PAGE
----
Other than that, he was spot on. The minute I see comments are disabled I know I'm in for a lecture on something that is probably going to tell me that I suck.

For instance Anita Sarkeesian is on about how rescuing the damsel is a "thing" in some video games and how that "thing" is supposed to have an effect on my psyche. I can't tell Anita, using the media that she used to tell me about how my double dragon playing in 1988 reinforced misogyny, that I didn't give a rip about the damsel. I just wanted to kick some ass. I figured she just didn't want to hear it.
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Old 11th November 2013, 04:14 PM   #53
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Originally Posted by Mumbles View Post
No, I won't. The example given is enough for me, and I don't see where I'm mistaken.
Your claim was: "you rage against people being blocked on Twitter, as Thunderf00t has". You've not provided any examples of this, instead citing the Block Bot. At best, this is a gross misrepresentation of the discussion of the Block Bot. Especially as you're characterising criticising the Block Bot as defending people who make rape threats.

As I'm a person who has criticised the Block Bot, I don't think that I'm being unreasonable to ask you to either substantiate or retract the claim that I'm defending people who issue rape threats.

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Here's the thing - I don't ascribe to the Sarah Palin view of free speech. I take the Elon James White ( NSFW) view instead. You can spew a slur at me, and I'm free to hate you for it.
Okay. That's not relevant to what you were replying to. The quote in question was:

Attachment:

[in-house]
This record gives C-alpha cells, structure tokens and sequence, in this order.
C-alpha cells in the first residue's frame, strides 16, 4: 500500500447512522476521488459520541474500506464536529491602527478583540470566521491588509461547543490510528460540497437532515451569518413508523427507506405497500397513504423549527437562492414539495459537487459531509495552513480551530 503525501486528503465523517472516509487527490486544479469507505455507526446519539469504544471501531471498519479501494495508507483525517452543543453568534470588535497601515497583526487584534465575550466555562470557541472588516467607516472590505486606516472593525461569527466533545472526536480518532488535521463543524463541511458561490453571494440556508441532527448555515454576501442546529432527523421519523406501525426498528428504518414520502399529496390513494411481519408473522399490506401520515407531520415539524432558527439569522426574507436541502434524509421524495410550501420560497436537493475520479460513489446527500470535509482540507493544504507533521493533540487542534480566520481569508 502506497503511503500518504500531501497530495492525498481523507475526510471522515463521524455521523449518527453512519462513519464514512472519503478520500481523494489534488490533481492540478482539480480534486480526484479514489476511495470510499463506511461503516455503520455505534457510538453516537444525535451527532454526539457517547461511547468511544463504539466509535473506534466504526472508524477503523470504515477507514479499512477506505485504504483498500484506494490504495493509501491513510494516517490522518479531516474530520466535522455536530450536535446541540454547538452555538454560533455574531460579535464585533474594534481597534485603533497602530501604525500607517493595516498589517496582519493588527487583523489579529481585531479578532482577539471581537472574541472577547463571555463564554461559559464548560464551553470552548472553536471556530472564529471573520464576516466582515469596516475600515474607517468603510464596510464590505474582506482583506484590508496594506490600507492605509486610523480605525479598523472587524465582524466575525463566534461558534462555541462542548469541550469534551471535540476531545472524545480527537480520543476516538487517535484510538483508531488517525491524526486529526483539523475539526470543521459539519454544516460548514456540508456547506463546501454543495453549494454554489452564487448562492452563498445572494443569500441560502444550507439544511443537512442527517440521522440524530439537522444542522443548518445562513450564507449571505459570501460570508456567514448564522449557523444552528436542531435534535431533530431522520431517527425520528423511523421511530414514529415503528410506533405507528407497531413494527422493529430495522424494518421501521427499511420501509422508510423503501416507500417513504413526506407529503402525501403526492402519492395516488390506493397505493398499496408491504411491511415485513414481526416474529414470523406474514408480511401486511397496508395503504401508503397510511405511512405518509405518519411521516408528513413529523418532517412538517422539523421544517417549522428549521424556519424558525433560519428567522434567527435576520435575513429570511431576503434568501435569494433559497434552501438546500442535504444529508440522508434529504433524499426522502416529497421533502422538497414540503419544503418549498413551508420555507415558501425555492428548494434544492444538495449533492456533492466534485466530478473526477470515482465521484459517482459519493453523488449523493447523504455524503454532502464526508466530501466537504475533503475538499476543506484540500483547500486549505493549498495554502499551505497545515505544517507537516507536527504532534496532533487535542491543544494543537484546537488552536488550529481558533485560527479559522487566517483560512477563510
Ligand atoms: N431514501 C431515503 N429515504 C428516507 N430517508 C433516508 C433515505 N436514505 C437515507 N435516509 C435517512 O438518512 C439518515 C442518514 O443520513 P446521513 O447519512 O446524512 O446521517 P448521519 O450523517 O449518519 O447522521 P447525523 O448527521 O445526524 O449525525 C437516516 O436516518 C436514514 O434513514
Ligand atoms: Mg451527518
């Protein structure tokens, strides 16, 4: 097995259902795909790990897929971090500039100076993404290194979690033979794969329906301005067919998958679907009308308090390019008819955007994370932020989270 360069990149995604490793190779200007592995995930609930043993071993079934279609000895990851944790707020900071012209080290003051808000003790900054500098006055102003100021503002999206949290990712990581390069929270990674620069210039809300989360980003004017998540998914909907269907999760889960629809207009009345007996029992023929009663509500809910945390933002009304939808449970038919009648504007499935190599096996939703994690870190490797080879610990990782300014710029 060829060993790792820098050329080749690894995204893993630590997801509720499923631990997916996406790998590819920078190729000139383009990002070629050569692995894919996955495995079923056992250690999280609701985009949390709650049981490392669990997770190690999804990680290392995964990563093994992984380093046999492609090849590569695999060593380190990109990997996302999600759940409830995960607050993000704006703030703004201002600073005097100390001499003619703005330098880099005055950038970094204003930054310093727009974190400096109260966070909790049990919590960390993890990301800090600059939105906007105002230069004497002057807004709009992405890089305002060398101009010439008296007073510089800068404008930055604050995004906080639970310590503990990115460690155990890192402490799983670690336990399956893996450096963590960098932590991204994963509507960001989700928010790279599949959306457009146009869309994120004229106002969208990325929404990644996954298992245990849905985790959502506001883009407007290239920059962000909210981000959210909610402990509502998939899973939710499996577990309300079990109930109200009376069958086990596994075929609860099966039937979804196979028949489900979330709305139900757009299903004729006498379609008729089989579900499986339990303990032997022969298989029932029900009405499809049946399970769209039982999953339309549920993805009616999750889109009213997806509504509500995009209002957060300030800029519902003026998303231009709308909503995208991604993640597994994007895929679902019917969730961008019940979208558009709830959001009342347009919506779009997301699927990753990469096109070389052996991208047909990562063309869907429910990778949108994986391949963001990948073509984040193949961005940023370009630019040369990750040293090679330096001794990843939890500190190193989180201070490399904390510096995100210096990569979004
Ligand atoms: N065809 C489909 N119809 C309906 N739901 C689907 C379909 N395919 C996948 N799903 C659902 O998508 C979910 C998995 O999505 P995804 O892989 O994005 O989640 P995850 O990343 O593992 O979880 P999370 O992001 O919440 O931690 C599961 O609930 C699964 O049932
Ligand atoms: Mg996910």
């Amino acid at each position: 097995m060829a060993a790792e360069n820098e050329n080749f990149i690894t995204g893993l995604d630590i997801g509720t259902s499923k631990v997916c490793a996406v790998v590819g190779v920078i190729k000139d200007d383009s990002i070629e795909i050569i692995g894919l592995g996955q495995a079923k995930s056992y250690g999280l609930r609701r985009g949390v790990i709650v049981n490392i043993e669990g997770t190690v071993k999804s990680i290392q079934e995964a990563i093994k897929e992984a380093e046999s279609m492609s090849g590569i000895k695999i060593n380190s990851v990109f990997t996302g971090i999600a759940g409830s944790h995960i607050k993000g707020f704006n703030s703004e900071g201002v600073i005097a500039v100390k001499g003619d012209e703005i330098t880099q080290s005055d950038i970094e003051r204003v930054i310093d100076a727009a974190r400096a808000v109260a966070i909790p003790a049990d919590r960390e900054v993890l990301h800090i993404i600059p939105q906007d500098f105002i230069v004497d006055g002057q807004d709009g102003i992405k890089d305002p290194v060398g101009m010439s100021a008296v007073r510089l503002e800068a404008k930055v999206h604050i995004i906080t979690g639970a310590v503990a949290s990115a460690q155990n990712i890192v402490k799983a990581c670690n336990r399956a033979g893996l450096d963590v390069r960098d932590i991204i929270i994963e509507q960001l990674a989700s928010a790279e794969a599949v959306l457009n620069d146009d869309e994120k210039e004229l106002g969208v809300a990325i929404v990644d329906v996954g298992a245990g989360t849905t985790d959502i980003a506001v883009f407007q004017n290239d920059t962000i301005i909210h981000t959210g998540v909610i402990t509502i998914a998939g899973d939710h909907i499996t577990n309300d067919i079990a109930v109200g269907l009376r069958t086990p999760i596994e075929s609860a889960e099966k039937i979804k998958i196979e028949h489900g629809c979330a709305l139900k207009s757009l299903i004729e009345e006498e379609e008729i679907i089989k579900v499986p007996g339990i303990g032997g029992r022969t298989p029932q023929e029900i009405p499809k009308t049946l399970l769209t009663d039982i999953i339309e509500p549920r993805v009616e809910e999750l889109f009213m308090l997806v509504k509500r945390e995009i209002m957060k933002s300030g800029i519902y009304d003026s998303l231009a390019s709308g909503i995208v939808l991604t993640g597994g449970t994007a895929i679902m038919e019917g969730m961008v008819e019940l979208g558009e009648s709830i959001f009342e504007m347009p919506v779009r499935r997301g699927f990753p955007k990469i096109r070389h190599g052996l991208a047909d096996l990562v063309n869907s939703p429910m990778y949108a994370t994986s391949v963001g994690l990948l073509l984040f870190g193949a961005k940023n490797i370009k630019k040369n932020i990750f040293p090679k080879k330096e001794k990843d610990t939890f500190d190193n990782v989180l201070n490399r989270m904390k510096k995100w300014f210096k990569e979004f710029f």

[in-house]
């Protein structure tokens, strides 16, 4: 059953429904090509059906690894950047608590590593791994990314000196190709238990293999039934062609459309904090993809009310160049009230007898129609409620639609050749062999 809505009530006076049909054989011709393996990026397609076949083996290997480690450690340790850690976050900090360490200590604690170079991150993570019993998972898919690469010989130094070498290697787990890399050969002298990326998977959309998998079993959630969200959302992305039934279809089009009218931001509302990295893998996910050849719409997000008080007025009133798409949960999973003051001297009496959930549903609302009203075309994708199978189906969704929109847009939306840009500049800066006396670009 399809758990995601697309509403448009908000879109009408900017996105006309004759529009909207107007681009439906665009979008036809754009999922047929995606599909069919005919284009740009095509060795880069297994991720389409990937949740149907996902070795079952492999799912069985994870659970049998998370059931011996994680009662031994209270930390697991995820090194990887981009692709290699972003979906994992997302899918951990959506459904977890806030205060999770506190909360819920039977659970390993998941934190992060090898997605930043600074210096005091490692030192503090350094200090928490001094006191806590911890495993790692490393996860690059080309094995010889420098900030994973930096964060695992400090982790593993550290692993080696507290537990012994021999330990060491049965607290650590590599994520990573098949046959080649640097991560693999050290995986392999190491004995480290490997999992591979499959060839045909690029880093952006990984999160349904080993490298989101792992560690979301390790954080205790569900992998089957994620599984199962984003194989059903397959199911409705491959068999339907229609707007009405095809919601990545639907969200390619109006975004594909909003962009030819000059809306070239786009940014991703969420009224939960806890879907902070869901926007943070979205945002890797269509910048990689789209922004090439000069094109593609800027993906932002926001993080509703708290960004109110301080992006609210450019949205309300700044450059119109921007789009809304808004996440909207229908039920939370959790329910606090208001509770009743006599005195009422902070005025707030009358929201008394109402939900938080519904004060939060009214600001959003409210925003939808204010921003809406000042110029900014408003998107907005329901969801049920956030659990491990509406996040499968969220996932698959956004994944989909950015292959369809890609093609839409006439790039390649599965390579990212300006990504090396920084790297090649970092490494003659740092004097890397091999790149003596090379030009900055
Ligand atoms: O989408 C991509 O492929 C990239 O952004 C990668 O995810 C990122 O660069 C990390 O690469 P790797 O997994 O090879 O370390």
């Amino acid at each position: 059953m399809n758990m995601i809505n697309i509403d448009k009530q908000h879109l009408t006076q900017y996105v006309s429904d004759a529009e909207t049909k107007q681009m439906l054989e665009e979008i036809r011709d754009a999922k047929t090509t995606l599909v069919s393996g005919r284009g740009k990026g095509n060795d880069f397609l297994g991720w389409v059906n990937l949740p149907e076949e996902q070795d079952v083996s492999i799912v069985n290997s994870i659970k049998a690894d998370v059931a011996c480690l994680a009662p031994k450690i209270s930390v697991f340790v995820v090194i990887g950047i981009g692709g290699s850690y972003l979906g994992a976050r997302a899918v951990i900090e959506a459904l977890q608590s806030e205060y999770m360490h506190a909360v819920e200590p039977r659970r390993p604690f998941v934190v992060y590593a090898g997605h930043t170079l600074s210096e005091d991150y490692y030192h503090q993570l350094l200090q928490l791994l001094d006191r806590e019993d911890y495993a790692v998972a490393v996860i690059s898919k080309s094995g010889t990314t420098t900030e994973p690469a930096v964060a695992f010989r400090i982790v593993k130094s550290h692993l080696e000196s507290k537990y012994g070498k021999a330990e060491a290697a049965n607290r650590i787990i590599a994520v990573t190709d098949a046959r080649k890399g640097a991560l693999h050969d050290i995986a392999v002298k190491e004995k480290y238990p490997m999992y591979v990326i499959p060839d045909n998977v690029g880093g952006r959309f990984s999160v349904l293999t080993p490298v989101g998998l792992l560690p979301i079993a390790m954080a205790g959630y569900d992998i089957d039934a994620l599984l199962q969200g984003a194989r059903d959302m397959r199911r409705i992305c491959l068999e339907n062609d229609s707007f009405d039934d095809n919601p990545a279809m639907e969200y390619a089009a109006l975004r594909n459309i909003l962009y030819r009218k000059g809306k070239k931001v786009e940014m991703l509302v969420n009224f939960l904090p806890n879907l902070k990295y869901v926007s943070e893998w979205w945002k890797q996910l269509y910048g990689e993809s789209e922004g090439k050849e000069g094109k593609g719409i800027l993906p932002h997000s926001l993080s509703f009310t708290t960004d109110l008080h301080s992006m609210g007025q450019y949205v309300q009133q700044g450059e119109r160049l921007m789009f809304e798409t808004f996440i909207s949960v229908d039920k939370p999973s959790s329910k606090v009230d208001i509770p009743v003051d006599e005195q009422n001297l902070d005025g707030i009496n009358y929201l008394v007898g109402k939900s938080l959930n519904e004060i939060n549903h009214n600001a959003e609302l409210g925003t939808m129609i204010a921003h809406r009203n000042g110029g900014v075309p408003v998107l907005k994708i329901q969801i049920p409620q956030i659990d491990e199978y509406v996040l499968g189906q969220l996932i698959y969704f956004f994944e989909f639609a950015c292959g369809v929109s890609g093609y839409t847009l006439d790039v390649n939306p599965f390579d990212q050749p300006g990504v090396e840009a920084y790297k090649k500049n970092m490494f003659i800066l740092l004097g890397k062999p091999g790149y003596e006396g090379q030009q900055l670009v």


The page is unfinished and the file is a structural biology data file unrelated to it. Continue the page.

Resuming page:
Quote:
If you're interested in honest and open discourse, then you have to be prepared for insults, too. And if you're not interested in honest and open discourse, then you shouldn't proclaim yourself to be a sceptic.
Feel free to respond to that, should you so choose.

Quote:
Yeah, and there are times where the viewers are just spewing slurs. What's so bad abpout shutting down comments, in that situation?
There's nothing bad about it, per se. But pre-emptively disallowing comments on any and all videos does rather indicate that you're not interested in allowing dissenting opinions to air. Which doesn't say much for your commitment to open and honest debate.

I once watched a Christopher Hitchins video in which he was at some university in the US. It was either a Christian university, or it was a Christian society at the university, or something like that, because everybody in the audience appeared to be a Christian, and the person he was debating was a Christian. The person he was debating introduced Hitchins, and then spoke first. In his introduction, he told the audience to "go easy" on Hitchins. The first thing Hitchins said when it was his turn to speak was to disregard that and to feel free to say anything to or about him.

That's my view of free speech. I don't know what Sarah Palin's view of free speech is, nor do I care.

All of which is rather irrelevant, given that this isn't an issue of free speech, and nobody is claiming that people shouldn't be allowed to prevent people from commenting on YouTube videos.
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Old 11th November 2013, 05:14 PM   #54
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Originally Posted by Squeegee Beckenheim View Post
If you're interested in honest and open discourse, then you have to be prepared for insults, too.
If you're interested in going wilderness camping, then you have to be prepared for bear encounters, too.

Does that mean that it's not acceptable to bear-proof your encampments?

I note that you've chosen to post your argument on the JREF Forum, the moderation policy of which expressly forbids the use of insults and seeks to remove them whenever and wherever they appear. Does your choice to post on a forum where rules against incivility are aggressively enforced mean that you are not interested in honest and open discourse?

I don't think that actively seeking to circumvent the possibility of being subjected to personal insults is an action that is in any way inconsistent with "being prepared" for them.

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Old 11th November 2013, 05:31 PM   #55
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Originally Posted by colander View Post
If you're interested in going wilderness camping, then you have to be prepared for bear encounters, too.